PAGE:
• What is the indicator (measurable outcome) to know the goal has been achieved?
  • Has a plan been developed to evaluate the collaboration?
  • Is there a plan in place for sustaining the partnership?

Review the objectives to determine if they are S.M.A.R.T.+C

  • Specific
  • Measurable (at least potentially)
  • Achievable
  • Relevant/Realistic (to the mission)
  • Timed (date for attainment)
  • Challenging (requiring extraordinary effort)

 

(See “Resources and Tools” for an action plan template)

RESOURCES:

Assessing Your Collaboration:  A Self Evaluation Tool

Collaboration and Partnerships for Healthy Communities

Community Tool Box

The Partnership Toolkit:  Tools for Building and Sustaining Partnerships

  • Evaluation – Section 18 pgs. 108-114 (Basic Evaluation Questions; Steps in Planning the Evaluation)
Step 7: Identify Risk Factors for the Collaboration

Make a list with partners as to potential risks to the collaboration

Consider:

  • What risks might be involved in setting up and starting the collaborative partnership?
  • What risks might be involved in organizing the partnership?
  • What risks might be involved in meeting the timelines for the collaboration?
  • What risks might be involved in meeting the objectives of the collaboration?
  • What risks might be involved in not having all the resources/funding needed to manage the partnership?
  • Are there any liability issues (insurance, collective agreements, funding obligations, legal situations, confidentiality requirements, intellectual property)?
  • Are there any other risks to consider?

Be proactive in developing strategies to deal with the risks

Consider:

  • Have the partners concurred on methods to deal with the risks (accepting, transferring, mitigating or eliminating the risk)?
  • Have specific steps been decided upon to address?

RESOURCES:

The Partnering Initiative

Harvard Business Review, Dec. 11, 2011 – Eight Dangers of Collaboration

Knowhow Nonprofit – Benefits and Risks of Collaborative Working 

Step 8: Create an Open Environment

Identify factors which create and build trust

Consider:

  • What are behaviours that contribute to trust and good relationships between partners?
  • Is there mutual accountability built into the processes of the collaboration?
  • Is there expectation for self-interest disclosure and is this practiced?
  • Is the group open to diverse thinking and alternative ways of working
  • Is diversity training available for support, if needed?
  • Does the group look at conflict as an opportunity for collaborative discussion, problem solving and growth?
  • Are all members respectful of the established, agreed upon ground rules?

Identify factors which cultivate and support equality and diversity

  • Is the group sensitive to cultural practices?
  • Is the group cognizant of how personal and organizational power can impact a collaboration and is it openly acknowledged and dealt with if conflicts should arise from use of power?
  • Does the group operate with a no-judgment attitude where members feel comfortable with diverse perspectives?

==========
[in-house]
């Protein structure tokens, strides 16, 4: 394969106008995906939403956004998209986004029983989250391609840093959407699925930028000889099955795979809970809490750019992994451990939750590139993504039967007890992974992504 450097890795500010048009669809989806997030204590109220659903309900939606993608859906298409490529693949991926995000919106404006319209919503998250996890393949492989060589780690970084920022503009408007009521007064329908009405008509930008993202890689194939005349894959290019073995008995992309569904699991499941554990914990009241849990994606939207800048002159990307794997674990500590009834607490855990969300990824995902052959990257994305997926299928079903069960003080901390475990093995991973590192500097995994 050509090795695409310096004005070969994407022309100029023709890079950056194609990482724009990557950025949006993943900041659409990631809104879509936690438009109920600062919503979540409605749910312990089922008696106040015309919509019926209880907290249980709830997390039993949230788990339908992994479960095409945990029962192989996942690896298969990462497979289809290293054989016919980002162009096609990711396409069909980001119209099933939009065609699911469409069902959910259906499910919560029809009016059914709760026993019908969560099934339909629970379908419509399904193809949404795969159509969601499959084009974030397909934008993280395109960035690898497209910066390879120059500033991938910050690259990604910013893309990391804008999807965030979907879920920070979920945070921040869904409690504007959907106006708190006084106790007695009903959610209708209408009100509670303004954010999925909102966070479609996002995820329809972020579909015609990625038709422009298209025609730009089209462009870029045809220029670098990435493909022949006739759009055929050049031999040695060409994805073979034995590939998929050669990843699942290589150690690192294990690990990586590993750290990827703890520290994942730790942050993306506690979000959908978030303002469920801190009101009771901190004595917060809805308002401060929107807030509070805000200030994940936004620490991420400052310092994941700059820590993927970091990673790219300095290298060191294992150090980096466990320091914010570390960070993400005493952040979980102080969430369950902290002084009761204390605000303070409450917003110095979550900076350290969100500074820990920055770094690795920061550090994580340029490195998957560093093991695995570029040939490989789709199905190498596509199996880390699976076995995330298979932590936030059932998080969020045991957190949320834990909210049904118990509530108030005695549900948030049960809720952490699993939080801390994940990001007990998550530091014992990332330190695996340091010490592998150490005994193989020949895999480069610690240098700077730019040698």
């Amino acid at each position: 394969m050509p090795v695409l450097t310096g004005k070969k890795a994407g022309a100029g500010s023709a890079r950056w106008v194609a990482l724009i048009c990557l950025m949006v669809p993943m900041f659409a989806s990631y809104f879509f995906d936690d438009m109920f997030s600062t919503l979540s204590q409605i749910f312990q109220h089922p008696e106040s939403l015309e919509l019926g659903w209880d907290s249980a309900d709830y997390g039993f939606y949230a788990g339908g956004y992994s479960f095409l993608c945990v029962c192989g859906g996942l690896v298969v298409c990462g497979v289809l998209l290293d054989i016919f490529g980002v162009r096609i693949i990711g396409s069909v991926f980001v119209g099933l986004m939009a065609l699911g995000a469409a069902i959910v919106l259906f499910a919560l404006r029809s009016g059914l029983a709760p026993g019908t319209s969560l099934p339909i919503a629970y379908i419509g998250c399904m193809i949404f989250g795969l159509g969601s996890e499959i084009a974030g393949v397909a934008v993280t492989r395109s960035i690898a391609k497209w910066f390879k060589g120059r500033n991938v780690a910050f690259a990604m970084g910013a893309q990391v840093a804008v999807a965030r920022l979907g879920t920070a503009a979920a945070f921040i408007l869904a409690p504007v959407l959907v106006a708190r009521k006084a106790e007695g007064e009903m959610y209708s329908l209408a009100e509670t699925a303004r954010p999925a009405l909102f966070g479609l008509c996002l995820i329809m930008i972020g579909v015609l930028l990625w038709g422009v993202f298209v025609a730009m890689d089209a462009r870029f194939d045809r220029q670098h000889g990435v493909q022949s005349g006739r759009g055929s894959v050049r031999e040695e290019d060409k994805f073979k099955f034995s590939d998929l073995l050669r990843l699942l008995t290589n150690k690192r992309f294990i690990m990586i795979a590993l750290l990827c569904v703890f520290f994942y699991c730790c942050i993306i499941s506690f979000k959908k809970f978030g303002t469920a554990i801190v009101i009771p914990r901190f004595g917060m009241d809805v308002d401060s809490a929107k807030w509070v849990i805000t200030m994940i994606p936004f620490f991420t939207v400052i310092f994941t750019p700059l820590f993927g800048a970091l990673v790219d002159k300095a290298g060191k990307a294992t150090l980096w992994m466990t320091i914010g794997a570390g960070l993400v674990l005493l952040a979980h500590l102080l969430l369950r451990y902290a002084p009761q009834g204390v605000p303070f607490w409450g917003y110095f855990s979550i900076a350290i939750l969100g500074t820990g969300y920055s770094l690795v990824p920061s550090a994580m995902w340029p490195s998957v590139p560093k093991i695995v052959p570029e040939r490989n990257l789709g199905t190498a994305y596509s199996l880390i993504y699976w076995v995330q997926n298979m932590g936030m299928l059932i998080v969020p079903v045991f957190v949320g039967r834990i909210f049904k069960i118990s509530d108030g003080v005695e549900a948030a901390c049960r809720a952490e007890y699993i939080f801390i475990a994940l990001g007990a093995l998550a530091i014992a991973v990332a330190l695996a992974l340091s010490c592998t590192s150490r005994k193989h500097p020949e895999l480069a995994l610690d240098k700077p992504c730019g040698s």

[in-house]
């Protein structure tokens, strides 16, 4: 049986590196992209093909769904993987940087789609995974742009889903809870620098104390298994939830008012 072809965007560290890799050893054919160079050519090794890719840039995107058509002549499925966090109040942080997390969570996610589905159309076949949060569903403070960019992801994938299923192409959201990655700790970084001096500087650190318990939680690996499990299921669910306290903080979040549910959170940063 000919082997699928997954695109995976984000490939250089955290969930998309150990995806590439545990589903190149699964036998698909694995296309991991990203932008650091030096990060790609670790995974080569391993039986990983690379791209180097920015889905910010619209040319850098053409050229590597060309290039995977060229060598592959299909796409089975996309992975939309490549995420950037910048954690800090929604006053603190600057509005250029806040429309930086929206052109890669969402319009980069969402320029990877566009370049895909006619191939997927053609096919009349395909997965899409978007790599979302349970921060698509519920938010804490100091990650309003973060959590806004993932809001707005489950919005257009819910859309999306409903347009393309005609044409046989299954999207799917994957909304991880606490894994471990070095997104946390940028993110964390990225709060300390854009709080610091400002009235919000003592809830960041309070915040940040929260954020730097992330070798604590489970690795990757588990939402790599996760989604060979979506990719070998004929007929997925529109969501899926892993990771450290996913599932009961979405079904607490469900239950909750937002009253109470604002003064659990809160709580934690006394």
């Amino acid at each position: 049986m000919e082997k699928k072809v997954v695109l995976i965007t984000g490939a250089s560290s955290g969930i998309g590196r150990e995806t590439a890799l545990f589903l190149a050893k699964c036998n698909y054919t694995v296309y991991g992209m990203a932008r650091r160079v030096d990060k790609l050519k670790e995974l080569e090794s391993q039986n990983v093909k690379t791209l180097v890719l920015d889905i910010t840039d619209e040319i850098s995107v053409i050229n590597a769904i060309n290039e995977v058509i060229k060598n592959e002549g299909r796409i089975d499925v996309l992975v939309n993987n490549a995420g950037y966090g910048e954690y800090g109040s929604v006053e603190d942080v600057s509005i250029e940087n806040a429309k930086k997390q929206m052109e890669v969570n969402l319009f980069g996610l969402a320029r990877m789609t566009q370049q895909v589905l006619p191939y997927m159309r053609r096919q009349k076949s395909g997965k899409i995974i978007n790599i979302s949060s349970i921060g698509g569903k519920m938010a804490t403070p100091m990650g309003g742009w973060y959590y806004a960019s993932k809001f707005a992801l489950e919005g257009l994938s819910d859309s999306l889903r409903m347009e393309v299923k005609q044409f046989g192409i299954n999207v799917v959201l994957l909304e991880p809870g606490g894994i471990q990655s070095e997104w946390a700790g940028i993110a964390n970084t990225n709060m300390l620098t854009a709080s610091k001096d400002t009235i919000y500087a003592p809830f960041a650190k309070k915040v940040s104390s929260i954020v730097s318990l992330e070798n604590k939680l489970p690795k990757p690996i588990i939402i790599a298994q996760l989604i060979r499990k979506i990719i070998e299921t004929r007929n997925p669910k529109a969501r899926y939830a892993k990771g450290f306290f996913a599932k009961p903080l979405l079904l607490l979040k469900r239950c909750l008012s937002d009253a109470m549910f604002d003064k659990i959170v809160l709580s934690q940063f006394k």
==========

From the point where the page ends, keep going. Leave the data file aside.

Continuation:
• Is there a culture where conflict and “turf” issues are seen as an opportunity for collaborative discussion and problem-solving?
  • Is conflict in general acknowledged and dealt with openly and without favoritism?

 

RESOURCES:

Building Cross-Sector Collaboration – The Tension of Turf: Making It Work for the Coalition

 

PROACTIVELY PLAN FOR CHANGE

Have a plan in place for reflection, renewal, managing change and closure of collaboration

Consider:

  • Was a date set for the initial time length of the collaboration?
  • Is there a mechanism in place for renewal of the agreement?
  • Is there a process for leaving the partnership before termination date?
  • Is there a process for terminating the partnerships and what actions need to be taken?
  • Is there a process to measure, manage and control change throughout the term of the partnership?
  • Have the partners had a period of reflection on their experience with the collaboration…what worked and what didn’t, lessons learned and has this been documented?
  • Has the collaboration used this input as well as evaluations to determine if initiative is worth renewing, if anything needs to change in order to continue or have objectives been met and work is now complete?

Continually evaluate the partnership based on the initial goals and action plan set out in the partnership agreement and readjust if necessary

  • What are the costs versus benefits of the partnership?
  • Is the partnership achieving what it is meant to achieve?
  • Have the goals changed/evolved and need to be amended?
  • What’s missing/ can be improved upon?
  • Are all parties abiding by the terms laid out in the agreement?

RESOURCES:

The Partnership Toolkit:  Tools for Building and Sustaining Partnerships

  • Dissolving Partnerships Honourably – Section 17 pgs. 104- 108

Participating Effectively  as a Collaborative Partner – A United Way Toronto Toolkit

  • Leaving Or Terminating A Collaboration pgs 50-52
Step 9: Celebrate Successes

After all your hard work, remember the value of celebrating your success with the entire team involved in your collaboration. Celebrating accomplishments fosters the great alliances you have created and it can also promote future successes for new and innovative partnerships.

For more information, check out this skill-building curriculum on sustaining partnerships.